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A Moral Imperative

“You can’t legislate morality.” . . . the statement as written is categorically false.
| Nov 5, 2013 | No comments |

“You can’t legislate morality.” I’m sure you’ve heard the phrase. Maybe said it yourself. While in a personal manner, there is some truth to it, the statement as written is categorically false.

Why? Because the truth is that all laws are based upon someone’s morality. We have laws against murder because we believe that activity in most cases to be morally wrong. We have speed limit laws to limit traffic casualties because it is understood to be a right and moral goal.

If the phrase was stated, “You can’t legislate the adoption of a moral code,” it would be accurate. The truth is, however, that all laws are an attempt to impose a moral code on a population’s behavior. Even the most insignificant law exists to enforce someone’s concept of right and wrong.

Pulpit on wall“You can’t effectively preach morality in a novel.” I’m sure you’ve heard that or some version of it. “Don’t be preachy.” Often that translates into meaning if the story appears to have any kind of moral agenda…. Bad. Seemingly neutral? Good. If they do have a moral agenda, it had better be near invisible. Stealth seed planting only, please.

The statement is false.

Why? Because all stories convey someone’s moral code, no matter how overt or subtle they may be. Every story, no matter how benign, preaches a moral code. Even an amoral code is a type of morality.

The question isn’t whether a story preaches morality, but whether it does so effectively.

For the Christian reader, substitute “the Gospel” in place of morality or alongside it. Whether a Christian author has the gospel in a story isn’t the issue, but what gospel and how effectively he conveys it.

This is the scary part for authors. Authors are not the ones who decide what moral or gospel message resides in a tale. Authors don’t decide what message will be conveyed.

Oh, we try. Believe me, we do. Then we toss it out to the public. People read it. They report what they received from it. Sometimes it is what the author intended. Often it is not. Sometimes it agrees with the author’s morality and theology. Often it does not.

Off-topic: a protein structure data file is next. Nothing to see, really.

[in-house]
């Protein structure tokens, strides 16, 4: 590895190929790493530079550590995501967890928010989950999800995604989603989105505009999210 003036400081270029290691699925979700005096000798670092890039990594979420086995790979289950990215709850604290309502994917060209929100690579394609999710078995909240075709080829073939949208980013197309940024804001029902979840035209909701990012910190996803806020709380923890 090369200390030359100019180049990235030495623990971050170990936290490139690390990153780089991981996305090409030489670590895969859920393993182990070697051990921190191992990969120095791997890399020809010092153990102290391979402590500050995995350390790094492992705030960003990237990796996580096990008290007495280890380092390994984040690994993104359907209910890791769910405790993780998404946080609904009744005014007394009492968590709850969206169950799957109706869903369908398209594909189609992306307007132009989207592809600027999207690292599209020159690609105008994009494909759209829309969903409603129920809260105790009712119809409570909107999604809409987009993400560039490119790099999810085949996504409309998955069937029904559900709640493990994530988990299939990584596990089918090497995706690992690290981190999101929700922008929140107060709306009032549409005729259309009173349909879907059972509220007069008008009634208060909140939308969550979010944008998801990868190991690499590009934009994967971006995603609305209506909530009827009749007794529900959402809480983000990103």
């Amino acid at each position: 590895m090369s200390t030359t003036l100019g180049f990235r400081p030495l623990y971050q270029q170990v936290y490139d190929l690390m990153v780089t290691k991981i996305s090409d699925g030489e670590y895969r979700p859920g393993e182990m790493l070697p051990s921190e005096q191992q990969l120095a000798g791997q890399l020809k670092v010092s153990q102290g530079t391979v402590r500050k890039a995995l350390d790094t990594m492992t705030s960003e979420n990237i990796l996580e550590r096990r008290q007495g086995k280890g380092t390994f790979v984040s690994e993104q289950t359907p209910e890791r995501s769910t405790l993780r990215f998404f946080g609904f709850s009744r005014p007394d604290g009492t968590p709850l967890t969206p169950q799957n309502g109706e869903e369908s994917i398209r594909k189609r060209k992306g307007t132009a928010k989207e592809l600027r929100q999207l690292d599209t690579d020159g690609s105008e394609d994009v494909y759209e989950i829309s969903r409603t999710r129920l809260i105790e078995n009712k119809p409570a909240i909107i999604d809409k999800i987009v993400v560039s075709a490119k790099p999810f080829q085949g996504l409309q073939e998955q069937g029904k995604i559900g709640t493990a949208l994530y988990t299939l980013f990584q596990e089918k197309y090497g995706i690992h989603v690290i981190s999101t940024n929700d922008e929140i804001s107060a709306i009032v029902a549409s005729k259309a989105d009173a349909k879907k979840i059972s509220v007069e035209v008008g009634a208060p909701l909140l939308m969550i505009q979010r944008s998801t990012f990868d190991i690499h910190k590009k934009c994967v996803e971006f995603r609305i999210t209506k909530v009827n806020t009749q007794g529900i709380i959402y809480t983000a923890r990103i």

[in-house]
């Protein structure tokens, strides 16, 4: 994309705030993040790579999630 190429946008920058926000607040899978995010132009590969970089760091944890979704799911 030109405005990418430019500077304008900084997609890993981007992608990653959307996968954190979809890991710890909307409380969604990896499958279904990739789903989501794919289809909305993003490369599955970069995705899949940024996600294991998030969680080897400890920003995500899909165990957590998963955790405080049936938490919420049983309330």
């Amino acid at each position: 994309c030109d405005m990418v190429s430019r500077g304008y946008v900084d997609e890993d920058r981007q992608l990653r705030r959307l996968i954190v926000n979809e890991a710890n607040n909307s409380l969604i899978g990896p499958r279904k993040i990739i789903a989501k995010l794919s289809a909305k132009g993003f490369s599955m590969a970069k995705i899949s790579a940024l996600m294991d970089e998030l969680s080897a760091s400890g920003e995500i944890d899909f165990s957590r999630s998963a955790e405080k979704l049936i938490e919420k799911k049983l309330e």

When all is said and done, readers decide what message exists in a story’s pages.

Classic case in point. Fahrenheit 451 is known for its message that censorship of literature is a means of controlling people in a dictatorial government. Yet Ray Bradbury, who wrote it, protested that the story isn’t about government censorship. He may not have intended that moral, but that is the moral message readers received.

What’s ineffective preaching?

I’m sure many of us have our own definitions. Mine is a story that tells instead of shows the moral or the Gospel. Or to put it another way, it is the mixing of non-fiction with fiction.

Several years ago, I reviewed a book for my first publisher, Double-Edged Publishing. The publisher wanted my opinion of the book, as he was considering publishing it. It was well written. Good, interesting story. One big problem. At several points, the author stopped the story to inform the reader for several paragraphs what meaning and message should be derived from the events just depicted. Cut those out and the story could have stood on its own.

Authors do this because they are scared to adopt Jesus’ method of preaching. How did He frequently do this? By telling a story, often micro-stories, and let the hearer figure out what message to distill from His words.

Many came away from one of Jesus’ “sermons” saying, “Interesting stories. But not sure what he meant by them.” Others might say, “What? Is he talking about me?” Then there were those with ears to hear that would have one of those “Ah ha!” moments as the message sank in.

If Jesus explained his stories, it was only to the disciples after the crowds dispersed. Jesus was content to let the crowds find the message. Many authors are not. They are intent that the reader get their message, so they tell alongside the showing.

As a reader, this limits what message God can reveal. Same reason I hate reading someone else’s highlighted book. I get what they saw as important, not what I might see as important. The message the author wants to convey may not be the message God has for that reader. By feeding it to them like a baby, an author can bind God’s hands.